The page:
How often have you been behind a person that is driving like a complete jackass?  Said person is slowing down, then speeding up, then crossing the center line, and is not paying attention to the traffic signals.  So when you finally pass said jackass and look over to the person to yell at them, you see that they are texting!  Eyes are clued to their stupid cellphone!  I am becoming pissed off just thinking about it.

Listen, we have all used or looked at our phones while driving our vehicles and that is a big problem.  My wife gets mad when she calls my phone ten times in a row while I am driving.  I refuse to answer it for two reasons, 1) no need to distract myself while driving and 2) I really don’t want to turn down my music in order to listen to my wife ask me what I want for dinner.   I tell my wife every time that I want lobster.  I have yet to have lobster for dinner.

Alright so here is what Ohio law says about Driving While Texting (O.R.C. 4511.204)

No person shall drive a motor vehicle on any street or highway while using a handheld electronic wireless communications device to write, send, or read a text-based communication.

BUT the following does not apply to the above:

1)         A person using a handheld electronic wireless communication device in that manner for emergency purposes.  Think calling 9-1-1, police, EMT, fire department, etc.

2)        A person driving a public safety vehicle who uses a handheld electronic wireless communications device in that manner in the course of the person’s duties.

3)        A person using a handheld electronic wireless communications device in that manner whose motor vehicle is in a stationary position and who is outside a lane of travel.

4)        A person reading, selecting, or entering a name or telephone number in a handheld electronic wireless communications device for the purpose of making or receiving a telephone call.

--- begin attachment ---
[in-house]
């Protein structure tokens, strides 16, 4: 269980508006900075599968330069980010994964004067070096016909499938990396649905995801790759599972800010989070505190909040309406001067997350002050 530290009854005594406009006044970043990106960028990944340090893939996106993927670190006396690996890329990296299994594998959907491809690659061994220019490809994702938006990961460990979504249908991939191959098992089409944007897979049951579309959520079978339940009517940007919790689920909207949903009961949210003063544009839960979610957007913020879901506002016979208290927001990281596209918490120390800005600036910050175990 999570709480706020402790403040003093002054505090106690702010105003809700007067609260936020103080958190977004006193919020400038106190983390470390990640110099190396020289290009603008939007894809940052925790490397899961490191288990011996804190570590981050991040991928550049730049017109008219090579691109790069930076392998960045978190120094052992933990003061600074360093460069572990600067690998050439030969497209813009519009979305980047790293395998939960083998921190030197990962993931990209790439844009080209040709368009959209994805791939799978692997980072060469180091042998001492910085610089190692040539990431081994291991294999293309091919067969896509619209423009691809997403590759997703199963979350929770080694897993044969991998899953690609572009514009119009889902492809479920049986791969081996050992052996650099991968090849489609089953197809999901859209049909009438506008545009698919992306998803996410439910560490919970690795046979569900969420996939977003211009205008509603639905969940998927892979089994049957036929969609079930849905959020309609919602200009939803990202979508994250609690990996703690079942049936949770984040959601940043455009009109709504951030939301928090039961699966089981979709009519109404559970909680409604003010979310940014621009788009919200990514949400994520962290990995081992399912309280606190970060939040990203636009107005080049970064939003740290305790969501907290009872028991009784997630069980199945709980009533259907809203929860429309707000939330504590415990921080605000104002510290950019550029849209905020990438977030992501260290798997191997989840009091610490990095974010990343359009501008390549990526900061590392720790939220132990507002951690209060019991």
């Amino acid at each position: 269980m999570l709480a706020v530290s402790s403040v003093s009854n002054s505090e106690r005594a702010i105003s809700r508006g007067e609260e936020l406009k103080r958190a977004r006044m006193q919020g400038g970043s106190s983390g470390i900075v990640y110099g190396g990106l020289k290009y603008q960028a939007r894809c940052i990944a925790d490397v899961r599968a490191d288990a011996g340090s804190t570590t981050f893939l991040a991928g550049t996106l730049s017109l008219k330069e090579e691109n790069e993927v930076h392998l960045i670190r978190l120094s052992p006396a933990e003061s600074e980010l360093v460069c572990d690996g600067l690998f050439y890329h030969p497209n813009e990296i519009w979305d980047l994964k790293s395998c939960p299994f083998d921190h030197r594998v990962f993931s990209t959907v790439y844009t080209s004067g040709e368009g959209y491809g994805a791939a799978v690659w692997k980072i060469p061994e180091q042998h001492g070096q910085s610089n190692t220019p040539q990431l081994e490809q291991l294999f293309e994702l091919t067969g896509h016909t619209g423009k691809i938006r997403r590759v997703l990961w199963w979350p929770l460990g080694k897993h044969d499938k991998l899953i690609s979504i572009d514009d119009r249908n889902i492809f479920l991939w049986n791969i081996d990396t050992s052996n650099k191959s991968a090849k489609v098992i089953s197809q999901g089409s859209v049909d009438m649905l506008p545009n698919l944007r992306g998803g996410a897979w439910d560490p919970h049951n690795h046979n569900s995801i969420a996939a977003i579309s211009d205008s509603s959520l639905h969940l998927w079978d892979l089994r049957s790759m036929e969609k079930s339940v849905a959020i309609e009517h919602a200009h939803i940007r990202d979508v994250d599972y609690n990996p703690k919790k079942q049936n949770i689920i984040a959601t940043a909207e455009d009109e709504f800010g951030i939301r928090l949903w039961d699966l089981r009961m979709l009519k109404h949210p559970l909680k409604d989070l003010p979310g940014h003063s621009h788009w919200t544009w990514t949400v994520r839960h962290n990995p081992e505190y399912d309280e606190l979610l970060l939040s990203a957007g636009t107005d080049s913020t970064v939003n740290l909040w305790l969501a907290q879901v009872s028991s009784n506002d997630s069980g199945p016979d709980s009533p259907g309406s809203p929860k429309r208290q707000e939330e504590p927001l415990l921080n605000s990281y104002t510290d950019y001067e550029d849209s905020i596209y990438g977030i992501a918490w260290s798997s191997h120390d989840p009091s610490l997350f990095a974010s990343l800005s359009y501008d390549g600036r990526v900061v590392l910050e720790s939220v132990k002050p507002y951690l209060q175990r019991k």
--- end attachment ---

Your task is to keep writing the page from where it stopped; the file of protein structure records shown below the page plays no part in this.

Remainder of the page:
5)        A person receiving wireless messages on a device regarding the operation or navigation of a motor vehicle; safety-related information, including emergency, traffic, or weather alerts; or data used primarily by the motor vehicle.

6)        A person receiving wireless messages via radio waves;

7)         A person using a device for navigation purposes.

8)        A person conducting wireless interpersonal communication with a device that does not require manually entering letters, numbers, or symbols or reading text messages, except to activate, deactivate, or initiate the device or a feature or function of the device.

9)        A person operating a commercial truck while using a mobile data terminal that transmits and received data.

10)      A person using a handheld electronic wireless communications device in conjunction with a voice-operated or hands-free device feature or function of the vehicle.

Wow…ten exceptions to the Driving While Texting law.  After all, checking the weather alerts on your smart phone is more important than watching the damn roadway.  If there are dark skies all around and there is a torrential downpour you don’t need to check your phone to figure out if there are any possible weather alerts.  Get off the road, seek shelter, and then check your smartphone.  But what the hell do I know.

I recommend that you utilize the third exception of getting off the roadway to text your friends, look at a funny video on Facebook, or take a car selfie for Instagram.

In closing, please don’t text and drive!  If it is an emergency text or call, pull your car over if you are able to.  Remember that you are driving a 4,000 pound weapon.



Protective Sweeps During A Medical Emergency: How Police Officers Don’t Have Carte Blanche Rights To Search Your Home When You Are Down And Out

“Help! I’ve fallen and I can’t get up!”  Remember that television commercial?  Poor old little lady on the ground trying to reach for the phone but she just can’t find the strength to pull herself up.  Thank God she had that little red button from Life Line around her neck to call someone for help.  The product is still only $19.99 for the first twenty callers.  Hurry as supplies are limited.